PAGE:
Buying a Property in Australia: FIRB Approval

Buying a Property in Australia: FIRB Approval

Buying a property in a new country can always come with its challenges. The FIRB regime is a complex area that needs to be considered when foreign persons begin the property process. This article will provide an overview of FIRB and aspects to take note of.

The Foreign Investment review board is a regulatory framework that oversees foreign investment in Australia. The Foreign Investment Review Board (FIRB Board) is a non-statutory government department that evaluates application from foreign individuals who intend to invest or buy property in Australia. The main purpose of FIRB is to provide guidance to foreign persons on the policy and the Act. The Government overlooks foreign investments to ensure they remain consistent with community interests. The general stance of this policy is to welcome foreign investments. The policy is comprised of the following legislations:

  • the Foreign Acquisitions and Takeovers Act 1975 (Cth) (“the Act”)
  • the Foreign Acquisitions and Takeovers Regulations 2015 (Cth) (“the Fee Regulation”)
  • the Foreign Acquisitions and Takeovers Amendment (Exemptions and Other Measures) Regulations 2017 (Cth)
  • the Foreign Acquisitions and Takeovers Fees Imposition Act 2015 (Cth)

The decisions under the above framework are made by the Commonwealth Treasurer, who is advised by the FIRB Board.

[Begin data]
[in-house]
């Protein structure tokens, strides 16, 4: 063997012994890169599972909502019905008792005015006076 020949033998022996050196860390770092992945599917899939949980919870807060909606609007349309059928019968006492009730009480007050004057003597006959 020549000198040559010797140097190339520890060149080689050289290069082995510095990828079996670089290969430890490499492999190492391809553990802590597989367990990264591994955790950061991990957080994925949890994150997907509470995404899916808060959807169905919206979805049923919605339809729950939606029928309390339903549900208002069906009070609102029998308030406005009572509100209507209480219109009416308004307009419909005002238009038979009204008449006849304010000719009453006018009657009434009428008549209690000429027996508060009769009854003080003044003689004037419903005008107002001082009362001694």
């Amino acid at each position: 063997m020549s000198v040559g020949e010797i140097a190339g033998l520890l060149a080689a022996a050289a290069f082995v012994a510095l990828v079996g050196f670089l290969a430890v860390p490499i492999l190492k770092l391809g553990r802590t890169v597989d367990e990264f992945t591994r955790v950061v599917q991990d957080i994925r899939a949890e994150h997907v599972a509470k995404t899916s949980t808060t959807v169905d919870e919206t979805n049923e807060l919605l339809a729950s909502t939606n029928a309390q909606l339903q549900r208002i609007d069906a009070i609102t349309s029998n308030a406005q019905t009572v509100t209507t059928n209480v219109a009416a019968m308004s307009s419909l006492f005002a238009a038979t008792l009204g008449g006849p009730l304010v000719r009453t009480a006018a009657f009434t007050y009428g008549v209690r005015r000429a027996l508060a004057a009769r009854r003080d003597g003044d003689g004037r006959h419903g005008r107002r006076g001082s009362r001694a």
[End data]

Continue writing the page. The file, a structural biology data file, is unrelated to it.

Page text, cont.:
Who does and doesn’t require FIRB Approval?

The FIRB administration applies to foreign persons (including holders of TSS visa, work visa or student visa or a corporation or trusts in which foreign person hold a substantial or controlling interest) seeking to invest in Australian land or entities. Prior to entering into relevant transaction an application for an approval of the proposed transaction is required.

As regards residential property, foreign persons would usually be granted approval to purchase already established dwelling provided that the property is to be used as their primary place of residence and further that they dispose of the property when they leave Australia. Investment in existing residential land by foreign persons is otherwise generally prohibited.

If investment is residential property is intended by a foreign person, approval will only generally be granted for new dwellings or vacant land.